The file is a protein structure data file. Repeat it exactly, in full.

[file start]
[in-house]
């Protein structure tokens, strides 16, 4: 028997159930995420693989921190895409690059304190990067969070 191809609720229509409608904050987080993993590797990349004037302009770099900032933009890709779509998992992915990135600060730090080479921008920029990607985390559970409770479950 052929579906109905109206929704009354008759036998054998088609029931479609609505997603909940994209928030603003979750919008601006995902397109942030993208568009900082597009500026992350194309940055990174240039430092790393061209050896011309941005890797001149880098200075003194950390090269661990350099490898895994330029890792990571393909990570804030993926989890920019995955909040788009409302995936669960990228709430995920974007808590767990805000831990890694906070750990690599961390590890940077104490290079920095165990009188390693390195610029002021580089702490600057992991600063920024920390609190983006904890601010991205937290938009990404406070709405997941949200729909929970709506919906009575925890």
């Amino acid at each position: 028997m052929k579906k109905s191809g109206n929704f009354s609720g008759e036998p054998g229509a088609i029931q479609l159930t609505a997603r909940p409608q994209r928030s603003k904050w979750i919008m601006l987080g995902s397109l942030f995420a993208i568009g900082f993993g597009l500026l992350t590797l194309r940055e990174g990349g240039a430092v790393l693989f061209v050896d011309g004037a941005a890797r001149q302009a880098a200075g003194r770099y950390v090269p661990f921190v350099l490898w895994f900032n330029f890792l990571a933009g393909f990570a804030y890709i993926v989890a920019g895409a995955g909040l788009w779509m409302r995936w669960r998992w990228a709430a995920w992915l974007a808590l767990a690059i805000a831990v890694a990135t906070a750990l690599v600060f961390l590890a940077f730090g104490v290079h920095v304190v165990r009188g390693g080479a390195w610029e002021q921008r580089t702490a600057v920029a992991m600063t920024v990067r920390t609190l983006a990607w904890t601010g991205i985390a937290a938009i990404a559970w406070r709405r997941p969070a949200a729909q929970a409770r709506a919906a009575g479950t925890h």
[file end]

[in-house]
């Protein structure tokens, strides 16, 4: 028997159930995420693989921190895409690059304190990067969070 191809609720229509409608904050987080993993590797990349004037302009770099900032933009890709779509998992992915990135600060730090080479921008920029990607985390559970409770479950 052929579906109905109206929704009354008759036998054998088609029931479609609505997603909940994209928030603003979750919008601006995902397109942030993208568009900082597009500026992350194309940055990174240039430092790393061209050896011309941005890797001149880098200075003194950390090269661990350099490898895994330029890792990571393909990570804030993926989890920019995955909040788009409302995936669960990228709430995920974007808590767990805000831990890694906070750990690599961390590890940077104490290079920095165990009188390693390195610029002021580089702490600057992991600063920024920390609190983006904890601010991205937290938009990404406070709405997941949200729909929970709506919906009575925890």
């Amino acid at each position: 028997m052929k579906k109905s191809g109206n929704f009354s609720g008759e036998p054998g229509a088609i029931q479609l159930t609505a997603r909940p409608q994209r928030s603003k904050w979750i919008m601006l987080g995902s397109l942030f995420a993208i568009g900082f993993g597009l500026l992350t590797l194309r940055e990174g990349g240039a430092v790393l693989f061209v050896d011309g004037a941005a890797r001149q302009a880098a200075g003194r770099y950390v090269p661990f921190v350099l490898w895994f900032n330029f890792l990571a933009g393909f990570a804030y890709i993926v989890a920019g895409a995955g909040l788009w779509m409302r995936w669960r998992w990228a709430a995920w992915l974007a808590l767990a690059i805000a831990v890694a990135t906070a750990l690599v600060f961390l590890a940077f730090g104490v290079h920095v304190v165990r009188g390693g080479a390195w610029e002021q921008r580089t702490a600057v920029a992991m600063t920024v990067r920390t609190l983006a990607w904890t601010g991205i985390a937290a938009i990404a559970w406070r709405r997941p969070a949200a729909q929970a409770r709506a919906a009575g479950t925890h």